FIG. 4 shows a conceptual equivalent circuit applicable in general terms to FIGS. 1 and 3. It represents the tuning of the antenna for wideband matching, which is one objective of the invention. A resistor 80 at the line terminals 88 of the antenna circuit 78 represents the impedance of the associated transmitter or receiver circuit as seen through a line of indeterminate length. A resistor 82 at the opposite end represents the radiation of power from the antenna. From the circuit viewpoint, capacitors 92 and 94 represent the shunt and series capacitance associated with the space under the blade 102 and just outside, while the inductor 83 represents the magnetic energy associated with the transition to radiation. The total capacitance 92, 94 is tuned by the inductor 84, 86 to a frequency near midband. For double tuning, the inductor 85 is tuned with capacitor 96, likewise at a frequency near midband. The inductor 85 provides the coupling required for double tuning. The composite inductor 84, 85, 86 is proportioned to provide also an impedance transformation between the two resistors, 80, 82 as required for impedance matching.
The elements in the equivalent circuit can be identified with the structural features in FIG. 1. Series capacitor 94 represents the external capacitance between the blade 102 and the radiation space represented by inductor 83 and resistor 82. Shunt capacitor 92 represents the capacitance in the space under the blade 102. The composite inductor 84, 85, 86 represents, in general terms, the shunt inductance of the posts 104 and the series inductance in the space around the center post 106, 118. It is well known that a composite inductor such as 84, 85, 86 can provide shunt and series inductance and an impedance transformer ratio. The shunt capacitor 96 represents the shunt capacitance provided by the strips 124, 125 and the dielectric space 131 directly across the terminals of the conical line extension 120, 122. The identification of the equivalent circuit with the structural features can be achieved by computing or measuring the frequency dependence of impedance 88.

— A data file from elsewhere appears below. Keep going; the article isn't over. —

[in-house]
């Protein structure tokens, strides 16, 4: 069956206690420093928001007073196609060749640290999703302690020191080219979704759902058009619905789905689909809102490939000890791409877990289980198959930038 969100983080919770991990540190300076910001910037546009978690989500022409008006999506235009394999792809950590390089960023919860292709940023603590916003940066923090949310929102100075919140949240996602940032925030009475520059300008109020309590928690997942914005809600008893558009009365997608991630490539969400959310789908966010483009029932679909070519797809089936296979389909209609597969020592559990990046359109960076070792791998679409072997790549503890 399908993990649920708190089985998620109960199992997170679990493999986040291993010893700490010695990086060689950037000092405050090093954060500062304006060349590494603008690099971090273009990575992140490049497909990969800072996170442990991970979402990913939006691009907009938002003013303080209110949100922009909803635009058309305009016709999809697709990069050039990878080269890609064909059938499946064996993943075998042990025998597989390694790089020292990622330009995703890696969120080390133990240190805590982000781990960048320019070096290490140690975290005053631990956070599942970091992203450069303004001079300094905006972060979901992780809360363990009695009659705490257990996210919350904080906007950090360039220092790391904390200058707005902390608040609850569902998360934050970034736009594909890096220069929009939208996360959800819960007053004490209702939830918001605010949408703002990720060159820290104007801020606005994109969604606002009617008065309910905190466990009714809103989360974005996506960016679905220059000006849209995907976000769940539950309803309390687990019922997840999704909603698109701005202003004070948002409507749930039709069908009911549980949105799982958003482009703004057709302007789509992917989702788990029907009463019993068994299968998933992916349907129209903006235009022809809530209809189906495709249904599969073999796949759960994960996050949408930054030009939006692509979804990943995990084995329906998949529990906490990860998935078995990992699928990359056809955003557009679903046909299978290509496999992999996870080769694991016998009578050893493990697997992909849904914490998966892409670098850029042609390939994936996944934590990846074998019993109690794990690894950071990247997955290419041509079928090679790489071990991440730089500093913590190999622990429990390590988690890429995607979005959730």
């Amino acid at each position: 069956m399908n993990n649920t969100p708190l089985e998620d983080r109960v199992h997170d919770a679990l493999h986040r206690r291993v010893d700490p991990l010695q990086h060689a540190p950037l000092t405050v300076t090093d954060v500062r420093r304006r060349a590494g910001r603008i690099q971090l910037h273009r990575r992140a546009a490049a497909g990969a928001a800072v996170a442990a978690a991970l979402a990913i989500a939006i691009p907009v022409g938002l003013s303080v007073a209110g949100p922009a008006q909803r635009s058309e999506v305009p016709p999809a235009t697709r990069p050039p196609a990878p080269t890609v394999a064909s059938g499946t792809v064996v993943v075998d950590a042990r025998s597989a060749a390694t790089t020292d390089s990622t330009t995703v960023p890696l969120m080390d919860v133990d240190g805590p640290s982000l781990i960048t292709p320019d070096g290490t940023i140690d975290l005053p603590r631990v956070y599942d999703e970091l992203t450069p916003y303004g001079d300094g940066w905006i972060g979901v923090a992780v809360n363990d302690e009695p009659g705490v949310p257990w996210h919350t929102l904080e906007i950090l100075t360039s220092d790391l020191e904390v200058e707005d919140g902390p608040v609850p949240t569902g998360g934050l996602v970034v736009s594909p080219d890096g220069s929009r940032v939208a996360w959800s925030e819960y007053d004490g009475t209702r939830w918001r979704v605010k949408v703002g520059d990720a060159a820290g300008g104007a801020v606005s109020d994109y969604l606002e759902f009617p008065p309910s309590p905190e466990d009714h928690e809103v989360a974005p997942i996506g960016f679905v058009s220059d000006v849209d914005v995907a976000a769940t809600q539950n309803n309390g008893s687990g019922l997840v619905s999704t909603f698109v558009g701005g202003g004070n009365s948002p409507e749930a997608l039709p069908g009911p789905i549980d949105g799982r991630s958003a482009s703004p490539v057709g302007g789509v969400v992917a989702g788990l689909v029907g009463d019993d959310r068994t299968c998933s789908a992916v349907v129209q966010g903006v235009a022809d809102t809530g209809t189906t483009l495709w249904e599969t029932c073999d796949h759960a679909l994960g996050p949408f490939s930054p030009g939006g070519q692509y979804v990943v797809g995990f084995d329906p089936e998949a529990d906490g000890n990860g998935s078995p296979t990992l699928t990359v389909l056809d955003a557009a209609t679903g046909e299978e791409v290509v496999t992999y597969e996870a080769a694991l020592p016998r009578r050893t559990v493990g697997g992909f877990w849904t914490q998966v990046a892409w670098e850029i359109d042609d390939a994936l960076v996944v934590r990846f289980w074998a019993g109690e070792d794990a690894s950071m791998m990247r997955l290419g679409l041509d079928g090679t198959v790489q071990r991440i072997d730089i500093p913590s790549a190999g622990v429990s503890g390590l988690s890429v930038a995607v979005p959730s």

A similar correlation between FIG. 3 and a modification of FIG. 4 could be described but the concepts would remain the same. In particular, it is noted that, in view of the transformer effect produced by the biconical structure of the cones, the effective inductance and capacitance is enhanced to permit tuning of the antennas 100 and 100A over a broad frequency band while maintaining increased effective height between the ground plane member 24 and the blade 102, as well as maintaining a relatively low value of standing wave ratio.